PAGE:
• Applicants are encouraged to meet with community members, industry, and ocean user groups to discuss use conflicts and other issues related to undersea cable installment. 
  • ​DSL also encourages applicants to meet with other State regulatory agencies to discuss permitting requirements or relevant regulations. 

Learn more about waterway authorizations (including, in the territorial sea) and removal-fill permits here.​​​​​​​​​​​

When an application for either an easement and/or a removal-fill permit is submitted, DSL first reviews the application(s) for completeness. 

Applications determined to be complete are circulated for public review and comment. DSL staff then reviews comments submitted and may request additional information from the applicant or require modifications. 

Finally, DSL staff develop a recommendation and findings for the removal-fill permit, and the program Manager conducts a final review whether to approve or deny the removal-fill permit. DSL also develops a recommendation to the Land Board regarding the easement, and the Land Board decides whether to approve or deny the easement.​​

​The Department of State Lands oversees the approvals re​quired for territorial sea cable easements and a removal-fill permits.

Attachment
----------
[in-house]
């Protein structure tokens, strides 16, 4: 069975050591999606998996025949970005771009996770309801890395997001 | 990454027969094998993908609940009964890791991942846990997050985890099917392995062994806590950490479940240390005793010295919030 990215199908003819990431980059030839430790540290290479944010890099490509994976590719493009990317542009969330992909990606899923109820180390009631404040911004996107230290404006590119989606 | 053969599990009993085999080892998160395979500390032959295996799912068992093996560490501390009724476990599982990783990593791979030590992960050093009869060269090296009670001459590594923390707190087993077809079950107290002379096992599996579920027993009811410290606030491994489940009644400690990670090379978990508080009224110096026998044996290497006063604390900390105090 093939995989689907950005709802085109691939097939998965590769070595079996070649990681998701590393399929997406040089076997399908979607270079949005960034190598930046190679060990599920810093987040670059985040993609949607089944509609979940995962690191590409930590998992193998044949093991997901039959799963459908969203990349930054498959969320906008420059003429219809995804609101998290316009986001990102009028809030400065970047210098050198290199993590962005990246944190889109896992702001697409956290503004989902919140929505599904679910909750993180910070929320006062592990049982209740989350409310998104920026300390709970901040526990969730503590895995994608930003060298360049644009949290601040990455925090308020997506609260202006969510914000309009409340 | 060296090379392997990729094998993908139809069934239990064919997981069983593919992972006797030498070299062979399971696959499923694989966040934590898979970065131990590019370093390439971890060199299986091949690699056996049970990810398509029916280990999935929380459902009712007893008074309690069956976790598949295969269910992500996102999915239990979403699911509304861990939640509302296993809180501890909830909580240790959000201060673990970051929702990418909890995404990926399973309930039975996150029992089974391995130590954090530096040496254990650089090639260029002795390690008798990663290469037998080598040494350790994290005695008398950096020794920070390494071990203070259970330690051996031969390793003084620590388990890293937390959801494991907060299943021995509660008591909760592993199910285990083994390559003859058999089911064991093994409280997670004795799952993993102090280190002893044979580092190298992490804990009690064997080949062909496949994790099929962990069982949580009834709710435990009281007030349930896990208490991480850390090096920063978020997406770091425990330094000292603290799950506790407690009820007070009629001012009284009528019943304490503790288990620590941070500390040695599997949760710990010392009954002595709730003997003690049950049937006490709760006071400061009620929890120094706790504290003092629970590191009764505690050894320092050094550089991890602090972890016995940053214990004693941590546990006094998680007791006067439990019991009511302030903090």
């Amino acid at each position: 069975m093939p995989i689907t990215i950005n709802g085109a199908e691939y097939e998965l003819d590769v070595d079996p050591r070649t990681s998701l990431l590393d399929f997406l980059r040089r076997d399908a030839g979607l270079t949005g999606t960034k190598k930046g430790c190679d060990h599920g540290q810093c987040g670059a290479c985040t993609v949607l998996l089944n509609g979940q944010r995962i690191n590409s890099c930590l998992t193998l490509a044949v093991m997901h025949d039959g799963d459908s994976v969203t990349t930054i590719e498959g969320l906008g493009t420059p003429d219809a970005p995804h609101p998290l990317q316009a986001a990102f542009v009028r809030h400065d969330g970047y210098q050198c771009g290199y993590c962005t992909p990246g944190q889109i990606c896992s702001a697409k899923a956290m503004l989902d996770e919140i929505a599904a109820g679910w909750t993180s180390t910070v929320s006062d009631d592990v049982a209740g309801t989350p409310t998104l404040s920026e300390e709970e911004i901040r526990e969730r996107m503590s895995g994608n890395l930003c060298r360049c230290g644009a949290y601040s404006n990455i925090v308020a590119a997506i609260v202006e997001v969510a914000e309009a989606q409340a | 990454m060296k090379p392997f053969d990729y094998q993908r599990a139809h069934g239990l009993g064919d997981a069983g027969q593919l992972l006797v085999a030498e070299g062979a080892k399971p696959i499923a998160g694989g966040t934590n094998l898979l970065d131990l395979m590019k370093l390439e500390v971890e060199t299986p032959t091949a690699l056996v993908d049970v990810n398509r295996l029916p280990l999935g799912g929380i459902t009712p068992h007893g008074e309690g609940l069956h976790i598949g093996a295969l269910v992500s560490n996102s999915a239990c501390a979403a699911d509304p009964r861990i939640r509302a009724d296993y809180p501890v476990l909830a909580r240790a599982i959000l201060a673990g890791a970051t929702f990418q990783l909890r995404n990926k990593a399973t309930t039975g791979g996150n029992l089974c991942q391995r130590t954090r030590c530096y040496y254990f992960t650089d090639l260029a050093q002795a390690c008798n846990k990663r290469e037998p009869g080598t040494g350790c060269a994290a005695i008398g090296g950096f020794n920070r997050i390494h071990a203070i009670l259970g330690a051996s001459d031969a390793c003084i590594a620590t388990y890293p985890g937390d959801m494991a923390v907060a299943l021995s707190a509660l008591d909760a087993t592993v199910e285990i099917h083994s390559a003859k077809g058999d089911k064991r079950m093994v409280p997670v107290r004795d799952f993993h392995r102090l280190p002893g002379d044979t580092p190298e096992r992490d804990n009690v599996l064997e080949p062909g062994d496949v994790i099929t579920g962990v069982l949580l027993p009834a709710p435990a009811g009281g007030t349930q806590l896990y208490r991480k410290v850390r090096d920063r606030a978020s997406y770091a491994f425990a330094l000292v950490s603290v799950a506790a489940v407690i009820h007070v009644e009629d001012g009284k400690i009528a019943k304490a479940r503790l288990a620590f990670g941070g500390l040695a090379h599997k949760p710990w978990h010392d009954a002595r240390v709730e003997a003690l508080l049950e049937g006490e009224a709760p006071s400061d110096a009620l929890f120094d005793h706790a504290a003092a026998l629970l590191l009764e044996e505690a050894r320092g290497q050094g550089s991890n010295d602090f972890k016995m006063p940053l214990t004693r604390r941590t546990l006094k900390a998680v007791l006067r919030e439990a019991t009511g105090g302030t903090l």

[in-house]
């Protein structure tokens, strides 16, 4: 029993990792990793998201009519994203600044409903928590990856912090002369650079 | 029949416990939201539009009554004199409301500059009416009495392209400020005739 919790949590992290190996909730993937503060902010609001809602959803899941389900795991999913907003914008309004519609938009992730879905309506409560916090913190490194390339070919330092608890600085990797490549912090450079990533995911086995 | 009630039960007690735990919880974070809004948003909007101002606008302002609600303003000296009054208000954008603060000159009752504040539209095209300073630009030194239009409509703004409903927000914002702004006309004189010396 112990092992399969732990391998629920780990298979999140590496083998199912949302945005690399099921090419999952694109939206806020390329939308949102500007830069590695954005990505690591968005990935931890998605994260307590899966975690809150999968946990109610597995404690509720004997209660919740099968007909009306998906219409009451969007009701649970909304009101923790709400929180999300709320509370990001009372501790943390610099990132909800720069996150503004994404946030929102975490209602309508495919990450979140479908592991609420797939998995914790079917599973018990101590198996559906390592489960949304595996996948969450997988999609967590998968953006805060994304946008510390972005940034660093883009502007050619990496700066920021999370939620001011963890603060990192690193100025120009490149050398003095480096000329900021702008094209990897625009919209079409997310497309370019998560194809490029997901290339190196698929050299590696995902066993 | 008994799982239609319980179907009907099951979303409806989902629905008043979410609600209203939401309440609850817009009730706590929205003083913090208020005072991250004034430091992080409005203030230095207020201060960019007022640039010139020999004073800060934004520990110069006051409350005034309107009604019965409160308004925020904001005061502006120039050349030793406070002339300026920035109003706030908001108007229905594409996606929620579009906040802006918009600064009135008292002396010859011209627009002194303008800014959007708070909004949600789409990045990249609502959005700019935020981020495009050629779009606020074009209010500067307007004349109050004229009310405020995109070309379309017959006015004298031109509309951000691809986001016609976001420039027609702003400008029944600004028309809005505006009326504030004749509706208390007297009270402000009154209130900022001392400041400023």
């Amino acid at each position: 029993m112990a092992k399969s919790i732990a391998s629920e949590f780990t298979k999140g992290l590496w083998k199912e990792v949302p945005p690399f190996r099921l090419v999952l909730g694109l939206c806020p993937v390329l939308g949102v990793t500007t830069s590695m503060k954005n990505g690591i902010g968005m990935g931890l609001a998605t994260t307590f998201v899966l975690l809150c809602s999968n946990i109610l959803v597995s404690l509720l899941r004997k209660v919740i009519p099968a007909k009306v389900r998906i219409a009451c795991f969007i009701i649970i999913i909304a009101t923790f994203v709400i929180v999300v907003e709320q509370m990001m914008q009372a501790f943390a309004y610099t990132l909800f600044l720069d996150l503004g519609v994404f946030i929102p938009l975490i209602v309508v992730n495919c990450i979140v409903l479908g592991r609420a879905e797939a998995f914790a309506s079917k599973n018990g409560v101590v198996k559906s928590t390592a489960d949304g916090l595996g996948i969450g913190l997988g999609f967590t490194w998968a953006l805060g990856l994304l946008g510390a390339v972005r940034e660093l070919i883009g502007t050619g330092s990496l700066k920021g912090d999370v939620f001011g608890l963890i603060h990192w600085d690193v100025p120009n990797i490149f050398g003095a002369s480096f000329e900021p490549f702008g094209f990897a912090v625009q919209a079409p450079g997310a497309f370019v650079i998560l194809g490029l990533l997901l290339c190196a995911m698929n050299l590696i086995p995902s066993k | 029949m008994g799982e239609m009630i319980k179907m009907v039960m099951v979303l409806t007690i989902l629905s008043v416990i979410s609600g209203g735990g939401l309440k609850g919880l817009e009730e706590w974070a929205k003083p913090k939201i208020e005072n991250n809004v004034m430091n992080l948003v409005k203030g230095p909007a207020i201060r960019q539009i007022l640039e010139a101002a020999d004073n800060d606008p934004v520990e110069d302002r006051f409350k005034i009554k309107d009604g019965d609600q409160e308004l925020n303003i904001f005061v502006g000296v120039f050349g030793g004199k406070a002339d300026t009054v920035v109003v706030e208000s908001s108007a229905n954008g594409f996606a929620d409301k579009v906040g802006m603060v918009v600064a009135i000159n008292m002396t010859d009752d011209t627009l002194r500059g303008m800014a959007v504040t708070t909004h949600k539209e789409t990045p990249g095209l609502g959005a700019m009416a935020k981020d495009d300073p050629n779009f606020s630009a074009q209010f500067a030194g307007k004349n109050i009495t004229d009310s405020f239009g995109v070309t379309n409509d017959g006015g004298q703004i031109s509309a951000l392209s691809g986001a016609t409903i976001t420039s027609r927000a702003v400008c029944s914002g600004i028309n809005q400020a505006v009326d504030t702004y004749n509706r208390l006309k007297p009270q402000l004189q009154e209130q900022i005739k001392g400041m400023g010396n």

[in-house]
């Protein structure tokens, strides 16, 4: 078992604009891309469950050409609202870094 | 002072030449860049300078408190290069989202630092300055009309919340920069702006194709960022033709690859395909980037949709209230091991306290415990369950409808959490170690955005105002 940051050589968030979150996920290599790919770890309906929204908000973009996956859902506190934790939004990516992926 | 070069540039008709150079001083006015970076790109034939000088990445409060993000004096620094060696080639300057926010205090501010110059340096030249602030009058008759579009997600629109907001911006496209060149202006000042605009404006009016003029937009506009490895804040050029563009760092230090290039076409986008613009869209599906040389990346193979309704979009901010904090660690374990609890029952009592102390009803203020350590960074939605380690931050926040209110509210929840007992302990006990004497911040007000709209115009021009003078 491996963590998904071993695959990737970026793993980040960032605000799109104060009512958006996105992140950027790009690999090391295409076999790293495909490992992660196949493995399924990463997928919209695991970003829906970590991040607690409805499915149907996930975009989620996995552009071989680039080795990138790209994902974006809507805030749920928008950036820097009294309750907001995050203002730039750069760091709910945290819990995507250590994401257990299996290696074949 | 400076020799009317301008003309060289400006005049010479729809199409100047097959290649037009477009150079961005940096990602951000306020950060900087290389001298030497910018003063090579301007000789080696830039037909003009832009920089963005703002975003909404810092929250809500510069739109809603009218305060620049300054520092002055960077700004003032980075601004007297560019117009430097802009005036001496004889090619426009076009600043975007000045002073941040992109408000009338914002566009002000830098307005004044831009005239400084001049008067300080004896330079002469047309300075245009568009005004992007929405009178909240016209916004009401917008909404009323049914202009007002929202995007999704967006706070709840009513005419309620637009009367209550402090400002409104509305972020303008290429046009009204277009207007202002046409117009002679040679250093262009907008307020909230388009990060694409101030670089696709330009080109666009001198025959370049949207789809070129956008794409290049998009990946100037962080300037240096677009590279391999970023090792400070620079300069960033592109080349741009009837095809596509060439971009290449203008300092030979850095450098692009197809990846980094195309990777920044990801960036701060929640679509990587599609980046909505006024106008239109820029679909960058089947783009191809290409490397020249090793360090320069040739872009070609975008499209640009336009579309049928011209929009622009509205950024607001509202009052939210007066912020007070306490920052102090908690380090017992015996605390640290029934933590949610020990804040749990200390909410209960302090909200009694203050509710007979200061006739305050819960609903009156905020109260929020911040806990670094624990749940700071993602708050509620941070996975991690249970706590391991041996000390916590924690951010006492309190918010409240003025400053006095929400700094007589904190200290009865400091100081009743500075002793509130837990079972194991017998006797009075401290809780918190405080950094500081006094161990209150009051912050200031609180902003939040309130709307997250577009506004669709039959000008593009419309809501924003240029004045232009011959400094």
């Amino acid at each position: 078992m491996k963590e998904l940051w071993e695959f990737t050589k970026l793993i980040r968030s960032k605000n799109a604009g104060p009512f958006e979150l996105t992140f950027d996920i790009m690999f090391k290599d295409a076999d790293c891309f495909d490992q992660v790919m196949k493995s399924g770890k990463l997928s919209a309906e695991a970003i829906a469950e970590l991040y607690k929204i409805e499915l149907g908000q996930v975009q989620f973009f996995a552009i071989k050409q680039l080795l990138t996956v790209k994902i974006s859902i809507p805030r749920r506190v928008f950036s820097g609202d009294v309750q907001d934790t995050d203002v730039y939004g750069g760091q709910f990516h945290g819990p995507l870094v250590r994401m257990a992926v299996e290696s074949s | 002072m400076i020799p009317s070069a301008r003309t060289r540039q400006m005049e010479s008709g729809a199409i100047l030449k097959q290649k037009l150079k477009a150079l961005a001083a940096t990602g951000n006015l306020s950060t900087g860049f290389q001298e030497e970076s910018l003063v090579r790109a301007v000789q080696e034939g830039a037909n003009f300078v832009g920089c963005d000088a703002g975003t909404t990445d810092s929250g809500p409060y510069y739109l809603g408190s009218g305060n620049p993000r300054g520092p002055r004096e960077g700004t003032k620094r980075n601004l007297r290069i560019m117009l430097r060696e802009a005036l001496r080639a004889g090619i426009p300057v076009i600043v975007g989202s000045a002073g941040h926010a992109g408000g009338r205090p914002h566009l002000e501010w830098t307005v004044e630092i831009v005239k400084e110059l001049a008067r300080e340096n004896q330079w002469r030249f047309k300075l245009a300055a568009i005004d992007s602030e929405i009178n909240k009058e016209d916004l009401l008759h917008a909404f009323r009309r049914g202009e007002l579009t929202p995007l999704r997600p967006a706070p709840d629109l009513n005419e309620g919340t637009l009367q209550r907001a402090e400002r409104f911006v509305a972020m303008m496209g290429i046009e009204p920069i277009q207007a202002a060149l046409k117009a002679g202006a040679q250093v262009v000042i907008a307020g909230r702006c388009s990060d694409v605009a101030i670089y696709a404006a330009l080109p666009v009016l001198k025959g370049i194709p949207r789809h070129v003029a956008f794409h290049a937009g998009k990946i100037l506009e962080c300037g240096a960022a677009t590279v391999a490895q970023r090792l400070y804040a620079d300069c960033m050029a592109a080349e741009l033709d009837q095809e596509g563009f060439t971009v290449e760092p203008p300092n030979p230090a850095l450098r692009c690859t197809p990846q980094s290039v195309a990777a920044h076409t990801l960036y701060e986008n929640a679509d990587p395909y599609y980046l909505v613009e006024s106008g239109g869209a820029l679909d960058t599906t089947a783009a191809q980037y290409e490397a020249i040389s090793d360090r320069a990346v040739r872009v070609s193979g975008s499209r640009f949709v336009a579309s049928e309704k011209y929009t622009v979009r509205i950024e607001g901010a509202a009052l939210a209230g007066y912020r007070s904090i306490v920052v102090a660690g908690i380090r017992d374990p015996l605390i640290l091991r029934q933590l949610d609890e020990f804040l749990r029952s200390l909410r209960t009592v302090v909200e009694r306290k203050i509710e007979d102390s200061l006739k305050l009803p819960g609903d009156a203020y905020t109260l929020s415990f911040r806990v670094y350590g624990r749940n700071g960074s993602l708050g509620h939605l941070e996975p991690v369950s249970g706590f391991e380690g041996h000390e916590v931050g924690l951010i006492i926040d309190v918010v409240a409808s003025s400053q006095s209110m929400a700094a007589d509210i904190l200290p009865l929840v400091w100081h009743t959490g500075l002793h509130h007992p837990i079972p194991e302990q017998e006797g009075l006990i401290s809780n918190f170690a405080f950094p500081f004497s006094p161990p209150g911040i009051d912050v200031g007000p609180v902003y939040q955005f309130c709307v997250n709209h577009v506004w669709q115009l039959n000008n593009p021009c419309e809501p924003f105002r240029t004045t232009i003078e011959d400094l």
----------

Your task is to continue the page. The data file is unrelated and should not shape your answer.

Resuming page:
However, there are several other approvals that are ​required for the overall project, f​​​or example:

  • Oregon Parks and Recreation Department (OPRD): The ocean shore from the vegetated ocean shore edge to the extreme low tide elevation is managed by OPRD. ​An ocean shore alteration permit is also required from OPRD​, and that permitting process includes a public review and comment opportunity. ​​
  • Department of Environmental Quality (DEQ): Projects may require a Nationwide 401 Water Quality Certification​.
  • Department of Land and Conservation Development (DLCD): The activity occurs within the Coastal Management Zone (CMZ), and DLCD reviews​ the project for federal consistency.
  • Local county and/or city government approval is required for any proposed activities in upland areas above the beach vegetation line. For example, installation of the cable between the vegetation line and a landing site.​​

Oregon's territorial sea is a 3 mile wide strip of ocean under state jurisdiction that reaches from the shoreline out to sea. This area and the resources within it are managed by state and federal agencies in trust for the public. First adopted in 1994, the Oregon Territorial Sea Plan (TSP) outlines goals and policies that provide a coordination framework and agency guide to managing resources within the territorial sea. 

Since its adoption, the plan has been updated as new needs evolve for use of the ocean. Needs such as installing undersea cables and marine renewable energy development.  The Ocean Policy Advisory Council (OPAC) acts as the steward of the plan, alongside DLCD. Learn more about the plan and the OPAC here.​


Cait McCusker
Public Engagement Officer